To Order

Alumni Review

"Straight River Anthology is an insight into the heart and mind of the great Slade. We all wondered what was going on in his head during high school. This is your chance to find out."
Sara Huntley, class of '94

"Slade captures the sublime in everyday occurrences. I enjoy his poetry immensely."
Bob Irby, class of '60

"Slade's poetry isn't Classical...or Romantic...or even Modern (thank God), but it often makes me laugh, sometimes cry (a bitter tear...no loud boo-hooing) and mostly reminds me that the Grim Reaper lurks behind every tree like a boogie-man in the park. Jus'skidding! You must have this book!"
Sonja Johnson, class of '88

"I thoroughly enjoyed this collection of poems, a glimpse at the quirky yet intriguing Mr. Schuster. My favorite,"Violins," perfectly shares the unique and amazing experiences this school offers; the emotion this poem conveys is truly touching."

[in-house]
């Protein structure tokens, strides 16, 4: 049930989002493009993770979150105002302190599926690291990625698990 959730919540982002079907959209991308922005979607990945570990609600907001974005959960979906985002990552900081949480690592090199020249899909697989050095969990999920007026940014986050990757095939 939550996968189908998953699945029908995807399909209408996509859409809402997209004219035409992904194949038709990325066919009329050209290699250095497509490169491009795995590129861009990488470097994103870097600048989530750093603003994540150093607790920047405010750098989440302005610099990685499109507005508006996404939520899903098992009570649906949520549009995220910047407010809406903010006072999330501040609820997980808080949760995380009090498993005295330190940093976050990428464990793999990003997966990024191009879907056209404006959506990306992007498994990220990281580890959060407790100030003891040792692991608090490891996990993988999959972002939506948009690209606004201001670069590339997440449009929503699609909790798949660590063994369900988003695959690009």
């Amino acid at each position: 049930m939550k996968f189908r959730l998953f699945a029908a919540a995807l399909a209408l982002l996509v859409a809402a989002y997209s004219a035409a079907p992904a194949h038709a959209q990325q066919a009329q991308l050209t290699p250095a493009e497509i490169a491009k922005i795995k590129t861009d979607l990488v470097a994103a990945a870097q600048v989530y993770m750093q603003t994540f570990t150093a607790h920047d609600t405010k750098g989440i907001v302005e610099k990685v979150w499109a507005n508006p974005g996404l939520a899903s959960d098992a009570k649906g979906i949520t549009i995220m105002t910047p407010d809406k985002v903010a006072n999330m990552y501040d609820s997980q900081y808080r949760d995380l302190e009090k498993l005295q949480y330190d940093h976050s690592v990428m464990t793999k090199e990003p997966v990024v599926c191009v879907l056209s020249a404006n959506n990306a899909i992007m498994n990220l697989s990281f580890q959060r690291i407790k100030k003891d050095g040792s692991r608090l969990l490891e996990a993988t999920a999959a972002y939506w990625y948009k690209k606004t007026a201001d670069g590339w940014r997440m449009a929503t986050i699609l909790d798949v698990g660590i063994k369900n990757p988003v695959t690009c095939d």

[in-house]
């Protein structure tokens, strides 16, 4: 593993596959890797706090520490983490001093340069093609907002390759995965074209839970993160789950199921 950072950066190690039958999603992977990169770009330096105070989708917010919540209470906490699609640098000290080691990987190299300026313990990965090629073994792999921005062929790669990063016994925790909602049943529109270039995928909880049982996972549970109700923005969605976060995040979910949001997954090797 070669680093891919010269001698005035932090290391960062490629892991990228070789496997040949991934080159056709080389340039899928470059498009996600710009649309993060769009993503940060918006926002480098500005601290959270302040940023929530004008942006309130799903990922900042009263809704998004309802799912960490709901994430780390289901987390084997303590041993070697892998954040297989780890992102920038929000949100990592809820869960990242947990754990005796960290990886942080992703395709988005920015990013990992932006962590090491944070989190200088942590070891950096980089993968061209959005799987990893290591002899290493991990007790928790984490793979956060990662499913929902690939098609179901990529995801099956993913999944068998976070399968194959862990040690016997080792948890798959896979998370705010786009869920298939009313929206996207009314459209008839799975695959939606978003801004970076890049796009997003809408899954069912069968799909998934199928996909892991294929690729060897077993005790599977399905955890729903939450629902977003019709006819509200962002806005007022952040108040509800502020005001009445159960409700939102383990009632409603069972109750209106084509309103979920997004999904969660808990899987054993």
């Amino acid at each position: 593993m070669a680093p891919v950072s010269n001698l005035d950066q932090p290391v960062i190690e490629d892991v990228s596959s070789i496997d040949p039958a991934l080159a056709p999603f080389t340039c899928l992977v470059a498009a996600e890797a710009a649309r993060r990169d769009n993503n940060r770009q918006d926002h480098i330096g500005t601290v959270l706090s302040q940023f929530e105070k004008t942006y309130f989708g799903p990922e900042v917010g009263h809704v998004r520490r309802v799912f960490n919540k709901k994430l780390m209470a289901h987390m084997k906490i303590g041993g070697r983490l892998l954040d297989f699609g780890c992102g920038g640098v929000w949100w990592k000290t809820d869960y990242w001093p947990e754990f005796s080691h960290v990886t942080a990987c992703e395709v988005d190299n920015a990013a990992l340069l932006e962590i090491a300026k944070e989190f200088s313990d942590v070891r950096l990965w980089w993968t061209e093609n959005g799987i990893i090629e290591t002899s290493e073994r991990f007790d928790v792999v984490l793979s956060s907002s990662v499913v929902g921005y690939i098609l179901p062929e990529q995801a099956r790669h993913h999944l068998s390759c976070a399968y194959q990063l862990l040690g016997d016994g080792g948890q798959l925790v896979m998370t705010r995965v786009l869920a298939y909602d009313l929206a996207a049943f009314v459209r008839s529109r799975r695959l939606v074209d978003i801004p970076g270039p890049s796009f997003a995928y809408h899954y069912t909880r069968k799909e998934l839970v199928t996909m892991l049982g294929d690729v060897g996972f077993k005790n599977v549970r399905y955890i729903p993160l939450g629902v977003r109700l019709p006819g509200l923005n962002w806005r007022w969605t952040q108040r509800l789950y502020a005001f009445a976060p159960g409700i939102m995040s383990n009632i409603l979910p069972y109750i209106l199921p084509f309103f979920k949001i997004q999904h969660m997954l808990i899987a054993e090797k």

Katie Simonson, class of '01

"I don't read poetry, and if Slade's mortgage is indeed twice his monthly pay, you'd be a fool to feed that monkey. Nevertheless, I bought some copies of his book. One levels the game table in my basement; the other is shimming the bar fridge."
Tim Gillin, class of '68



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Rare!
Samuel Johnson Collection

For Sale (16 volumes total): $19,900.00


A Dictionary of the English Language
by Samuel Johnson
London
printed by W. Strahan
MDCCLV (1755)

FIRST EDITION, with contemporary boards (1755), restored spines and a double signature at 19K, considered the most pristine copy one book dealer had seen in his career of selling Johnsonalia.


Prefaces, Biographical and Critical, to the
WORKS OF THE ENGLISH POETS
by Samuel Johnson
London
Printed by J. Nichols (in ten volumes)
MDCCLXXIX (1779)


The Life of Samuel Johnson, LL.D.
by James Boswell, Esq.
The third edition, Revised and Augmented,
in Four Volumes
London
Printed by H. Baldwin and Son
MDCCXCIX (1799)